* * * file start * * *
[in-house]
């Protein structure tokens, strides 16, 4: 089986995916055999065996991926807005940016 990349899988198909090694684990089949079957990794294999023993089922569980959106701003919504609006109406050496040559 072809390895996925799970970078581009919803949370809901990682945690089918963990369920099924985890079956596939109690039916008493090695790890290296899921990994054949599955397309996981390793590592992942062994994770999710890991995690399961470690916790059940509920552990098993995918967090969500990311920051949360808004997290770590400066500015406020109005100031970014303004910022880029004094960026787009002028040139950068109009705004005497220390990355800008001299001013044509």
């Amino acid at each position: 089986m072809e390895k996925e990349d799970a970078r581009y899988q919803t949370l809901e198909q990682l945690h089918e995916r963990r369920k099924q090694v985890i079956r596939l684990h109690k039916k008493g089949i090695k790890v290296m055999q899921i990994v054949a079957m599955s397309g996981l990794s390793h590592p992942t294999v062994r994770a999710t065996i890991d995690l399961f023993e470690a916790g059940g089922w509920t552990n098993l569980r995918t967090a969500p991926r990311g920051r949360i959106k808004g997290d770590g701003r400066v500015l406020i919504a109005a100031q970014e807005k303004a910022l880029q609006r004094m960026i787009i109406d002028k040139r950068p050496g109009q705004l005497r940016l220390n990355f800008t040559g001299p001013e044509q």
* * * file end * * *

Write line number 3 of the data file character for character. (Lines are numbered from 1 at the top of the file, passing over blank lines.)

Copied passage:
């Amino acid at each position: 089986m072809e390895k996925e990349d799970a970078r581009y899988q919803t949370l809901e198909q990682l945690h089918e995916r963990r369920k099924q090694v985890i079956r596939l684990h109690k039916k008493g089949i090695k790890v290296m055999q899921i990994v054949a079957m599955s397309g996981l990794s390793h590592p992942t294999v062994r994770a999710t065996i890991d995690l399961f023993e470690a916790g059940g089922w509920t552990n098993l569980r995918t967090a969500p991926r990311g920051r949360i959106k808004g997290d770590g701003r400066v500015l406020i919504a109005a100031q970014e807005k303004a910022l880029q609006r004094m960026i787009i109406d002028k040139r950068p050496g109009q705004l005497r940016l220390n990355f800008t040559g001299p001013e044509q």